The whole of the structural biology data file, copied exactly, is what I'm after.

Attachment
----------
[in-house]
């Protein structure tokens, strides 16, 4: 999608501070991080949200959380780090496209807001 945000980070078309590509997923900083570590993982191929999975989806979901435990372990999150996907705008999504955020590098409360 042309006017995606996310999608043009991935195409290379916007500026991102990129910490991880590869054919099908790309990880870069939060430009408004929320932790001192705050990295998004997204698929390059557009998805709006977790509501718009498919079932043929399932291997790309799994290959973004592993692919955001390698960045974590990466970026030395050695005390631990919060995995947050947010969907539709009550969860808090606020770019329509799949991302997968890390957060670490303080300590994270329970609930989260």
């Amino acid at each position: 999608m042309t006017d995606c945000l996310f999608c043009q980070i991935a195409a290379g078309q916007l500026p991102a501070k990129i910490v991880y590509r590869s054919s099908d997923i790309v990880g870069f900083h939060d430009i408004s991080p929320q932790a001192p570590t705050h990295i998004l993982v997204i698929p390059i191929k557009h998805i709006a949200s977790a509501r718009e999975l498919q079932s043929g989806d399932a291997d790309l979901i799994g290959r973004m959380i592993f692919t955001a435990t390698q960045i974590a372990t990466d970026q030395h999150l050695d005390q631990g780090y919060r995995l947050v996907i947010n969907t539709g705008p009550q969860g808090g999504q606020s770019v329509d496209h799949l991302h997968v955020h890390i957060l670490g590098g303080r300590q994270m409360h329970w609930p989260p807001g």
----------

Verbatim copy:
[in-house]
């Protein structure tokens, strides 16, 4: 999608501070991080949200959380780090496209807001 945000980070078309590509997923900083570590993982191929999975989806979901435990372990999150996907705008999504955020590098409360 042309006017995606996310999608043009991935195409290379916007500026991102990129910490991880590869054919099908790309990880870069939060430009408004929320932790001192705050990295998004997204698929390059557009998805709006977790509501718009498919079932043929399932291997790309799994290959973004592993692919955001390698960045974590990466970026030395050695005390631990919060995995947050947010969907539709009550969860808090606020770019329509799949991302997968890390957060670490303080300590994270329970609930989260």
């Amino acid at each position: 999608m042309t006017d995606c945000l996310f999608c043009q980070i991935a195409a290379g078309q916007l500026p991102a501070k990129i910490v991880y590509r590869s054919s099908d997923i790309v990880g870069f900083h939060d430009i408004s991080p929320q932790a001192p570590t705050h990295i998004l993982v997204i698929p390059i191929k557009h998805i709006a949200s977790a509501r718009e999975l498919q079932s043929g989806d399932a291997d790309l979901i799994g290959r973004m959380i592993f692919t955001a435990t390698q960045i974590a372990t990466d970026q030395h999150l050695d005390q631990g780090y919060r995995l947050v996907i947010n969907t539709g705008p009550q969860g808090g999504q606020s770019v329509d496209h799949l991302h997968v955020h890390i957060l670490g590098g303080r300590q994270m409360h329970w609930p989260p807001g």